Citation, Documentation of Sources

Q. I am writing a scholarly book and the publisher has explicitly indicated that it does not want numerous endnotes, long endnotes, discursive endnotes, or cross-citations. In providing a gloss of various texts in the scholarly literature in my introduction, I have provided the complete author’s name, the title, and date of the book within the running text. To add a note would be redundant. Is this an acceptable way to satisfy both the publisher and the scholarly readers?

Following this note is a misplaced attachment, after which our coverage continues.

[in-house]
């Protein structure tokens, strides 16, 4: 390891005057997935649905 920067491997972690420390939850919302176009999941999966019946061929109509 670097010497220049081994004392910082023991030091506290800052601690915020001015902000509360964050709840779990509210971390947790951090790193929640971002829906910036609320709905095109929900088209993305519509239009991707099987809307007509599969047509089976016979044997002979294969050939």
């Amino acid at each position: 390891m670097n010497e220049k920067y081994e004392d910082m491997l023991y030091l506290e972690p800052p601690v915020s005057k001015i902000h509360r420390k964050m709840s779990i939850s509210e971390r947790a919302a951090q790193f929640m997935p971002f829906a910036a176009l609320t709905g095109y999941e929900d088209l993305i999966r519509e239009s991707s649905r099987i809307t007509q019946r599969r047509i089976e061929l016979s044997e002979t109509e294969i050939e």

A. It sounds as though it is enough to satisfy your publisher. It wouldn’t satisfy every academic press, however, and many scholars expect to see at least a place of publication or publisher (and most often both). Chicago usually requires full citations somewhere in a scholarly book. If a bibliography (or reference list) is included, then your short text citations are sufficient.